A phase 1 randomized controlled trial has found an Ebola virus disease (EVD) vaccine, developed in Canada, was well-tolerated with no safety concerns, and high antibodies were present in participants 6 months after immunization. The study, led by Canadian researchers, is published in CMAJ (Canadian Medical Association Journal). The research team conducted the clinical trial "as part of a coordinated, international effort to expeditiously evaluate candidate EVD vaccines and make them available to control the epidemic," writes lead author Dr. May ElSherif, Canadian Center for Vaccinology, IWK Health Centre, Halifax, Nova Scotia, with coauthors. There have been some recent clusters of Ebola cases in Africa and more expected as survivors may still spread the virus to uninfected people. The trial involved 40 healthy people aged 18 to 65 years and looked at safety of the vaccine and the lowest dose required for an immune response after injection with one of 3 doses. At a ratio of 3:1, thirty participants received the vaccine and 10 received placebo injections. The researchers found that adverse events were mild to moderate, with only 3 severe reactions, including headache, diarrhea and fatigue, which completely resolved. "The results of this trial were positive and very promising; all 3 dose levels of the VSV [vesicular stomatitis virus] Ebola vaccine were well-tolerated by participants, and no safety concerns were identified," says Dr. May ElSherif. Several Ebola vaccine candidates are being assessed in ongoing or recently completed phase 1, 2, and 3 trials in various parts of the world. This VSV-Ebola vaccine (formal name: rVSVΔG-ZEBOV-GP) was developed at the Canadian National Microbiology Laboratory of the Public Health Agency of Canada. A similar parallel trial was conducted at the Walter Reed Army Institute of Research (WRAIR) in the United States. Data from this trial and others indicated an optimum dose of 20 million pfu that will be assessed among people with compromised immune systems in areas where Ebola is endemic. An upcoming study at 2 sites in Africa, as well as in Montréal and Ottawa in Canada, will test the safety and protection levels of the VSV-Ebola vaccine in HIV-infected adults and adolescents. A completed phase 3 trial showed that the vaccine is effective in preventing EVD in contacts of recently confirmed cases. Given the ongoing presence of Ebola, "these facts underscore the importance of continuing efforts and collaborations that may ultimately lead to licensed Ebola vaccines that would protect humans and prevent or control outbreaks in the future," conclude the authors. The study was conducted by researchers from the Canadian Immunization Research Network (CIRN) at the Canadian Center for Vaccinology at the IWK Health Centre and Nova Scotia Health Authority, Dalhousie University, Halifax, Nova Scotia; National Microbiology Laboratory, Winnipeg, Manitoba; Battelle Biomedical Research Center, Columbus, Ohio; United States Army Medical Research Institute of Infectious Diseases and the Joint Program Executive Office for Chemical and Biological Defense Medical Countermeasure Systems' Joint Vaccine Acquisition Program, Fort Detrick, Maryland; BioProtection Systems/NewLink Genetics Corporation, Ames, Iowa; and Veristat LLC, Southborough, Massachusetts.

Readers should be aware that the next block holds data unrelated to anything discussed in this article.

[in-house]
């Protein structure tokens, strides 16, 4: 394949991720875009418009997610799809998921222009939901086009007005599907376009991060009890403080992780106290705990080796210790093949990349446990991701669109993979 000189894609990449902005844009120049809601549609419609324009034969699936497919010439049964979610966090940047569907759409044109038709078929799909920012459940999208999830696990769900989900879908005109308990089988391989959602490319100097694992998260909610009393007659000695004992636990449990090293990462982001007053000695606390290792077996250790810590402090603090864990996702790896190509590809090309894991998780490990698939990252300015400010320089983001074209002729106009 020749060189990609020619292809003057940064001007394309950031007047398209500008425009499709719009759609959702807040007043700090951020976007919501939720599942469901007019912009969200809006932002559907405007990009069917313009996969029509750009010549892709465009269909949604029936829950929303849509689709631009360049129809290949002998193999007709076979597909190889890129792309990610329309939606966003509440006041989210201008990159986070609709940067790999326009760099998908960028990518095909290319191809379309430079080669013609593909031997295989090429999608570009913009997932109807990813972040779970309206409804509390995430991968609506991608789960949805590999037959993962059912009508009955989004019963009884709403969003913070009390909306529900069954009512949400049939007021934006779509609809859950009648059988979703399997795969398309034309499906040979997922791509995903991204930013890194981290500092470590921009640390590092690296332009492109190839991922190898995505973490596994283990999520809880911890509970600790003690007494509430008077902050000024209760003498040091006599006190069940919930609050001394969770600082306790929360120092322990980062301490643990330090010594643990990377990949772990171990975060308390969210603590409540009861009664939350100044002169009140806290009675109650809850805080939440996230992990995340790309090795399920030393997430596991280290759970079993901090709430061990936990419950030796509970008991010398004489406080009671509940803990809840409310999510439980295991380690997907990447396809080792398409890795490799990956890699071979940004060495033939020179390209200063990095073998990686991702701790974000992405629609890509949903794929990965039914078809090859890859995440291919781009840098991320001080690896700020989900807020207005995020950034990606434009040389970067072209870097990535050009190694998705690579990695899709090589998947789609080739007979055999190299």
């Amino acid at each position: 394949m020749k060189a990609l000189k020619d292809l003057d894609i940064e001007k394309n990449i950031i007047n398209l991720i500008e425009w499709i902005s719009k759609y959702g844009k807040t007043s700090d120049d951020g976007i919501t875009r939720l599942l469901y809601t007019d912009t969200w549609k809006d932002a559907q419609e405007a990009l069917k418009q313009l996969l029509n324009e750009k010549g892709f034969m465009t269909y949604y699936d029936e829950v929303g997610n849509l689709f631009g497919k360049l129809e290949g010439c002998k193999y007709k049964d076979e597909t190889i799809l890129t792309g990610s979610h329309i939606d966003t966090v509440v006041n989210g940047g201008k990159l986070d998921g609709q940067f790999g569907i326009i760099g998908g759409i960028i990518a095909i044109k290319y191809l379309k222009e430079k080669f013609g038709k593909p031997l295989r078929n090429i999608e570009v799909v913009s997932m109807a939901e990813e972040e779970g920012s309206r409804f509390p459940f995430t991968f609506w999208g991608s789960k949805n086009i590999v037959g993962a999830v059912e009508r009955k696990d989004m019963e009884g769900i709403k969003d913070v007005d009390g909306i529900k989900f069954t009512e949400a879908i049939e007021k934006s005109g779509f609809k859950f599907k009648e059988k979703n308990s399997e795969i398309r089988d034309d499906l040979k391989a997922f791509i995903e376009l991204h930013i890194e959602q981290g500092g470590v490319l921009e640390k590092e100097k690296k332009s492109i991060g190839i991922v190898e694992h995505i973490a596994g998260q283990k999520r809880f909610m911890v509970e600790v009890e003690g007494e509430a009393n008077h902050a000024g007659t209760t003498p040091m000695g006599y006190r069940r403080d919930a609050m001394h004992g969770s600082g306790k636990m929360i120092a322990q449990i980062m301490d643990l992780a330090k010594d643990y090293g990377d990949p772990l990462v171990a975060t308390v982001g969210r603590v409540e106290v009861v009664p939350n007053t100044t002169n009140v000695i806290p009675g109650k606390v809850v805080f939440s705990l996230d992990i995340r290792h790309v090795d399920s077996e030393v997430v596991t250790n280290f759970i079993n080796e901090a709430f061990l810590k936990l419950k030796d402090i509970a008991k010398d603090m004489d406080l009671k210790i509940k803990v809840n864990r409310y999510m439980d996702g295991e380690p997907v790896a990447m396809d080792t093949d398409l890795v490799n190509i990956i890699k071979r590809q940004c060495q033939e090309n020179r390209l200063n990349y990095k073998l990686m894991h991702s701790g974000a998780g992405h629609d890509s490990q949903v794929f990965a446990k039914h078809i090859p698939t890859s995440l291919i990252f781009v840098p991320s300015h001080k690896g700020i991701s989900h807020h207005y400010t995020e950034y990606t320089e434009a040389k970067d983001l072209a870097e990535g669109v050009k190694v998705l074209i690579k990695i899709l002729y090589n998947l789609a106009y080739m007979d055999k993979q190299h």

Toronto, Ontario, June 07, 2017 (GLOBE NEWSWIRE) -- ABC Life Literacy Canada (ABC) is proud to announce the second year of ABC Health Matters, a health literacy program developed to help Canadians increase their confidence when talking about and making decisions regarding health issues with family, friends, and health care professionals. With the support of AbbVie Corporation and McKesson Canada, and through delivery partner University Health Network (UHN), ABC Health Matters will reach patient groups with this health care provider-led program. The ambition of ABC Health Matters is to create a healthier and more confident Canada by increasing the health literacy of all Canadians. “ABC is pleased to launch the second year of ABC Health Matters to help Canadians build their confidence and knowledge to navigate the health care system,” said Mack Rogers, Executive Director, ABC Life Literacy Canada. “With the support of AbbVie, McKesson, and delivery partner UHN, we are helping learners to be more comfortable talking about their health and to become advocates for themselves and their family to make informed decisions about their health care for an improved quality of life.” An alarming 60 percent of adults and 88 percent of seniors have low health literacy (Public Health Agency of Canada). Our ability to thrive—as individuals, families, communities, and as a country—relies on good health, yet those with low health literacy are more likely to be sick, ill, or injured and have difficulty understanding and following a treatment plan. ABC Health Matters targets adults who struggle to manage their health and arms them with the knowledge to better access health care to live a more healthy life. The program was piloted across Ontario last year to adult literacy programs with very positive results. Learners reported an increase in confidence to manage their own health and the health of those they care for and an increase in knowledge of their rights and responsibilities as a patient. Ninety-three percent of participants indicated they intended to be more proactive about their health and intend to ask more questions of their health care professionals going forward. “We are very excited to continue our partnership with ABC and evolve our workshops to be leveraged in hospitals. We strongly believe that improving health literacy is vital to a healthier Canada. It is through supporting such initiatives as ABC Health Matters that we are taking a step forward in making a positive impact in healthcare sustainability,” said Stéphane Lassignardie, General Manager, AbbVie. ABC Health Matters program includes two workbooks, which are delivered in two, two-hour workshops. The workbooks can also be downloaded for free from our website for use at home by learners. The first workbook includes information such as how to talk about your health with your family and with your health care provider and includes practice activities and helpful sample scripts. The second workbook includes information specific to the Ontario health care system and UHN network with details about services from your local pharmacist and doctor, Telehealth, and how to create a medical history card. “Increasing the health literacy of patients makes them full partners in their care. ABC Health Matters is an innovative example that demonstrates how pharmacists can be a key resource in health literacy and how active participation can increase positive outcomes and improve adherence for individuals, families and communities. McKesson Canada is proud to continue to partner with ABC Health Matters to support this important initiative,” said Paula Keays, President, McKesson Canada. ABC Health Matters will be delivered at three UHN locations across Toronto in workshops held during May and June. Led by McKesson pharmacist volunteers and the UHN health care team, the program will reach 150 patient-learners as well as learners across Canada accessing the program through self-led delivery. To register for a workshop or download the program workbooks for free, visit ABCHealthMatters.ca. ABC Life Literacy Canada is a non-profit organization that inspires Canadians to increase their literacy and essential skills. We mobilize business, government and communities to support lifelong learning and achieve our goals through leadership in programs, communications and partnerships. We envision a Canada where everyone has the skills they need to live a fully engaged life. For the latest news and information on adult literacy please visit www.abclifeliteracy.ca. Follow us on Twitter (@abclifeliteracy). For more information about ABC Health Matters visit ABCHealthMatters.ca. AbbVie is a global, research-based biopharmaceutical company formed in 2013 following separation from Abbott Laboratories. The company's mission is to use its expertise, dedicated people and unique approach to innovation to develop and market advanced therapies that address some of the world's most complex and serious diseases. Together with its wholly-owned subsidiary, Pharmacyclics, AbbVie employs more than 29,000 people worldwide and markets medicines in more than 170 countries. For more information: www.abbvie.ca on Twitter at @abbviecanada. Founded more than 100 years ago, McKesson Canada is dedicated to delivering vital medicines, supplies and information technologies that enable the healthcare industry to provide patients better, safer care. Our solutions empower pharmacies, manufacturers, hospitals and other healthcare institutions by enabling them to get closer to the millions of patients they serve every single day, while contributing to the quality and safety of care in Canada. For more information, visit www.mckesson.ca. A photo accompanying this announcement is available at http://www.globenewswire.com/NewsRoom/AttachmentNg/54ae805e-959d-446c-aec2-a6ce1fbd10a6 A photo accompanying this announcement is available at http://www.globenewswire.com/NewsRoom/AttachmentNg/96490051-c1d1-41fe-99a8-d1a5b042118a